Walt Disney told a series of his TV shows on Friday that he would no longer require cast and crew to be vaccinated against COVID-19 as hospitalizations decline.
Productions, including the first responder drama ‘9-1-1,’ will no longer require workers in front of and behind the camera in the highest-risk areas of their sets to be vaccinated, people with knowledge of the matter have said. who were not allowed to speak publicly.
The use of vaccination mandates has been accepted by unions and producers as part of the agreement said back to work last year. A dozen shows are affected and other protocols, including masking and testing, will remain in place, a person familiar with the matter said. Disney may still require vaccines for certain productions.
Disney declined to comment. SAG-AFTRA said in a statement that producers have always had the option of whether or not to impose the mandate.
The Burbank-based entertainment giant is one of the first major studios to remove vaccine mandates from so many shows, a sign of the diminishing risk of virus outbreaks that have led to costly production shutdowns. . Some other studios are also no longer mandating vaccinations for cast and crew.
Vaccination mandates have been controversial in parts of Hollywood. Some actors strongly opposed mandatory vaccinations, triggering a break within SAG-AFTRA.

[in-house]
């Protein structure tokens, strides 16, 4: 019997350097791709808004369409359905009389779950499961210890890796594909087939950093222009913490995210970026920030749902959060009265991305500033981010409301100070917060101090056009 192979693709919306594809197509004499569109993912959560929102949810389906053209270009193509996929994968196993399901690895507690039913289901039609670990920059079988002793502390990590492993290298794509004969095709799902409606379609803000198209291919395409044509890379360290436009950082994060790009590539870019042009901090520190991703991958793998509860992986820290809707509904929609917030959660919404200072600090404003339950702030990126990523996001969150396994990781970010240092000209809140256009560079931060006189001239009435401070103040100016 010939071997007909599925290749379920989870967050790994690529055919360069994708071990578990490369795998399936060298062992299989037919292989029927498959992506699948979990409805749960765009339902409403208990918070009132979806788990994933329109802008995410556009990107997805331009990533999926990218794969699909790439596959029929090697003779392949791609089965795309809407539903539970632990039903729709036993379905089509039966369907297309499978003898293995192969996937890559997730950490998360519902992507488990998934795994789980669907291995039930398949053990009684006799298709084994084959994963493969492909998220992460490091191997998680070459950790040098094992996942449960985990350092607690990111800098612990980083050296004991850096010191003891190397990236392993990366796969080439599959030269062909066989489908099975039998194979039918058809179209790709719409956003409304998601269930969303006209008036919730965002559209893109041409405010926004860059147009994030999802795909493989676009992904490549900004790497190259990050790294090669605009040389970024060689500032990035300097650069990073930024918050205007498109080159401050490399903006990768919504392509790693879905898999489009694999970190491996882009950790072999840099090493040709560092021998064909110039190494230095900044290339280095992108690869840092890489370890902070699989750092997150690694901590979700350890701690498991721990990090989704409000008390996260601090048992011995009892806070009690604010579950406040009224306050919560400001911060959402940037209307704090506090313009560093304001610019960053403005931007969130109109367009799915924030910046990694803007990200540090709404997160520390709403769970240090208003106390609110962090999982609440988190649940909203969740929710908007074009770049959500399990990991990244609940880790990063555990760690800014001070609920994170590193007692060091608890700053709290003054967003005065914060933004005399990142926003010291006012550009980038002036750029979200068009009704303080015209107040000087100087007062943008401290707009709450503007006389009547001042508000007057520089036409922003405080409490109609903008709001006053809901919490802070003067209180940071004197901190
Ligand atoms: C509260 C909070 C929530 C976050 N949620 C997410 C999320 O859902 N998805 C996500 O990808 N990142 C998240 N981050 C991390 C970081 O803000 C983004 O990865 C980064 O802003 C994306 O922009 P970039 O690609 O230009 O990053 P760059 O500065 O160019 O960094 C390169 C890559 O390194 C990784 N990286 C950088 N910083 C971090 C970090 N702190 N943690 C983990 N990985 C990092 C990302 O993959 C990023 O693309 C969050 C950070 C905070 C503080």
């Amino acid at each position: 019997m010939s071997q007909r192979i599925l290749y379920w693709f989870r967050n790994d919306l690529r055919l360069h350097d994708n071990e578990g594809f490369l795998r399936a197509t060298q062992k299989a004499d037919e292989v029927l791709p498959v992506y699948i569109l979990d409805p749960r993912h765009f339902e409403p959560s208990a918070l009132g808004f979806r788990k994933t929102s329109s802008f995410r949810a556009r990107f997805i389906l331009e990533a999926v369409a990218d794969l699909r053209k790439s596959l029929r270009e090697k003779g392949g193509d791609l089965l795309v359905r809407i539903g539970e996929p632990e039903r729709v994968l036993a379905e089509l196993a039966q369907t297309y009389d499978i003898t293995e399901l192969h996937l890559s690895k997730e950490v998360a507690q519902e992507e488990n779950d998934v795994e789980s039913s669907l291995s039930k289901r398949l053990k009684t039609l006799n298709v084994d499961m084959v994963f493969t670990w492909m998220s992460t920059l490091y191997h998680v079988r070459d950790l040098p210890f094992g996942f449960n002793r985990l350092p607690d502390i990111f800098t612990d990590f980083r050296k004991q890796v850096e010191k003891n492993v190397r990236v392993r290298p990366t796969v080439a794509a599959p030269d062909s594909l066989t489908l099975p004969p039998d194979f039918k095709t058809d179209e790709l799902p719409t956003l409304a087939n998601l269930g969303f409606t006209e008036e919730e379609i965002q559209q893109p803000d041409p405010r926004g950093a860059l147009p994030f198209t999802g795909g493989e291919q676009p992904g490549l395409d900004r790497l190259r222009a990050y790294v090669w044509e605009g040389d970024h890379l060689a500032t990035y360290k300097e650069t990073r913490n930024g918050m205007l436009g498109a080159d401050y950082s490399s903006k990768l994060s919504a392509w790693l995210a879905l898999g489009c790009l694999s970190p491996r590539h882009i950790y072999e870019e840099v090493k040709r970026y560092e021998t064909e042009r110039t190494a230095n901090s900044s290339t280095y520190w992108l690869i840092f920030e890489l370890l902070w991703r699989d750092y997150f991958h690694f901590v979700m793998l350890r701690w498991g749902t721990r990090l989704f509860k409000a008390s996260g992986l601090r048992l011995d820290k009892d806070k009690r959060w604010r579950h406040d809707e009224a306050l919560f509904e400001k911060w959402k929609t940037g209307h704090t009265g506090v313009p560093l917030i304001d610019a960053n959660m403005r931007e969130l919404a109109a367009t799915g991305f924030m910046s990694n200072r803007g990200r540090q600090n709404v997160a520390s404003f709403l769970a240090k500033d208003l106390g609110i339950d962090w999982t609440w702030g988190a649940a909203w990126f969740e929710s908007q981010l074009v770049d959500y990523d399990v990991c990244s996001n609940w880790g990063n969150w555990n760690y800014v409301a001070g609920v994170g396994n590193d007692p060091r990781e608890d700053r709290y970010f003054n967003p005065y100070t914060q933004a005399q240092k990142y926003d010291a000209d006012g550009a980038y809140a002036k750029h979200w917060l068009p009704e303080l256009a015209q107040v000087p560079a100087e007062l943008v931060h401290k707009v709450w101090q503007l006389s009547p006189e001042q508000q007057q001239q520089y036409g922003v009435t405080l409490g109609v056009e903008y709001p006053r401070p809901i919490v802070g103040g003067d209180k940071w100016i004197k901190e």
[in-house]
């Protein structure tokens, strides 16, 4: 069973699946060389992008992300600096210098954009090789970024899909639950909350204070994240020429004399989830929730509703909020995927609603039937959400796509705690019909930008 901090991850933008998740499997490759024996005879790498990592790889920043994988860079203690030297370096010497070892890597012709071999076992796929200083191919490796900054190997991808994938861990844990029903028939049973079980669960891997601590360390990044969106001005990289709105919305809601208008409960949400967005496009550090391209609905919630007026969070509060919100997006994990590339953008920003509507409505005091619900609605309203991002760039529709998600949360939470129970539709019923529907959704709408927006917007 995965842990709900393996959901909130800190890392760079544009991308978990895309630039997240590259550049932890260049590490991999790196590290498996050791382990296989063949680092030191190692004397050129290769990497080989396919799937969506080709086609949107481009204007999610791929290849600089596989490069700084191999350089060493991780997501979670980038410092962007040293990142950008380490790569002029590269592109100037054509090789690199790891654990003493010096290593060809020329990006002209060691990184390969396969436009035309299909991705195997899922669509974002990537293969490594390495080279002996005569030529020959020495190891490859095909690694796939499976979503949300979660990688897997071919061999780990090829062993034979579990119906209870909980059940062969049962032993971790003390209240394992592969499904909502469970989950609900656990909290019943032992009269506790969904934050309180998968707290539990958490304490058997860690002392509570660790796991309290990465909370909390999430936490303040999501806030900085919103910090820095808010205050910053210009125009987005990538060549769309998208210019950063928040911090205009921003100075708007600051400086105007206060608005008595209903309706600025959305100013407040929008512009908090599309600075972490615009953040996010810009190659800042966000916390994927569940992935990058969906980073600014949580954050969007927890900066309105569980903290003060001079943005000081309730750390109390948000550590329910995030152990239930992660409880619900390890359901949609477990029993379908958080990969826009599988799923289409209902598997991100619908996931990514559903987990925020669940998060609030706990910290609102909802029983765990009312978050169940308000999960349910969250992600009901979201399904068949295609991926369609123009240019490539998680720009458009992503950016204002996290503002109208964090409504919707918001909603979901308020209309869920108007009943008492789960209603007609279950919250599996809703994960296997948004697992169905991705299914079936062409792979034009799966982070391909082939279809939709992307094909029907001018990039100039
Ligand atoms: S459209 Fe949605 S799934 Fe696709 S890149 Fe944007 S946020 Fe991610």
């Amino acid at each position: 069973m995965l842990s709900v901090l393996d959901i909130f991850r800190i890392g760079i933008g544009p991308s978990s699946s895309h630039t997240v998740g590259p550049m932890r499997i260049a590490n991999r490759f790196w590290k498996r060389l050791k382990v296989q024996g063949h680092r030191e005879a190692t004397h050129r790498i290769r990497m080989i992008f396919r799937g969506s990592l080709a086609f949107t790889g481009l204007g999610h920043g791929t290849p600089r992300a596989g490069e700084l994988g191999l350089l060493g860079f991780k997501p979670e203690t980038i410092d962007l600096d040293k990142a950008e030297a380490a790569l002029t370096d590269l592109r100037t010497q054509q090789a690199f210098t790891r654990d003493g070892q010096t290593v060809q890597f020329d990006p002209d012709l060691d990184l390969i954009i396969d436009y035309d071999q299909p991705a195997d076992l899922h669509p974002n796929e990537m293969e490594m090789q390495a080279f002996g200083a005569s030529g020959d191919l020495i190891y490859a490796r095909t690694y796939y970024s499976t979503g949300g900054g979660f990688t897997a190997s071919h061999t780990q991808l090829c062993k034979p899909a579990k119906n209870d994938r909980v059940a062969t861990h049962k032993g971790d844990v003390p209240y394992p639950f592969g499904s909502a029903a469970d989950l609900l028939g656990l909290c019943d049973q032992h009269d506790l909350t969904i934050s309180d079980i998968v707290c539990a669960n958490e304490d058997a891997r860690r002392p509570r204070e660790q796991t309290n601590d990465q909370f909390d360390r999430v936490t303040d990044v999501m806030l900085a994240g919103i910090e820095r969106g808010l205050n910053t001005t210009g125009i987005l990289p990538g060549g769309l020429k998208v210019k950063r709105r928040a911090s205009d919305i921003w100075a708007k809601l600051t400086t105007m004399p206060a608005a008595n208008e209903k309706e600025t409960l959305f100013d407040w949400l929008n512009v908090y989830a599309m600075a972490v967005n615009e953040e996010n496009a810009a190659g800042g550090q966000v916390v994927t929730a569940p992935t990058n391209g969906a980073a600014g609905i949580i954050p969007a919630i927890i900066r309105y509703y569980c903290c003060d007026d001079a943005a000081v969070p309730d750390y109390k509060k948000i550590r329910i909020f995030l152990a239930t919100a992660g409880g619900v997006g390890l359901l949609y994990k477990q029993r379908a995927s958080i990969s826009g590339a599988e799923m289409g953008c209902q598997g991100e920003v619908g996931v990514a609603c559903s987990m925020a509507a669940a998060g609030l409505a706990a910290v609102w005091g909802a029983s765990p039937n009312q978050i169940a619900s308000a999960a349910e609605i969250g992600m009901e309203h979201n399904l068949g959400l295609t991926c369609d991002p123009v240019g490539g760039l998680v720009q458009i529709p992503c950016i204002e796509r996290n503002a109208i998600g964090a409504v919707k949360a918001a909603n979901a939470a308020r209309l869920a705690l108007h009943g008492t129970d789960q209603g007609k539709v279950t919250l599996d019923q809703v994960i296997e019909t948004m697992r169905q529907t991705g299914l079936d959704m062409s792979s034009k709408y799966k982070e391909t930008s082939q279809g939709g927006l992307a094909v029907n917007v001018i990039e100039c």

Union president Fran Drescher celebrated the decision on social media on Saturday.
“As a nation, we have to be very careful that fear doesn’t turn into fascism,” Drescher said in a video posted on Twitter Saturday. “When cards have to be presented to identify if you are included or excluded, we are at a tipping point of an America that I no longer recognize. I must commend Disney for taking the position of no longer imposing vaccines on their decorations.
Drescher, who said she is vaccinated, has lobbied against the use of vaccination mandates, even though the board of the union she leads has backed its use. The union previously estimated that around 25% of production required vaccinations.
The back-to-work agreement allowed producers to require workers in high-risk areas, typically where actors are maskless in front of the cameras, to be up-to-date with COVID-19 vaccinations.
“All companies signatories to the back-to-work agreement have always had the power to choose to implement – or not to implement – vaccination mandates on productions at their discretion, as long as they are compliant. to the requirements of the agreement,” SAG-AFTRA spokeswoman Pam Greenwalt said in a statement.
The back-to-work agreement was extended last month until January 2023. The agreement includes sick pay as well as requirements for testing, vaccinations and masking in movies and TV shows.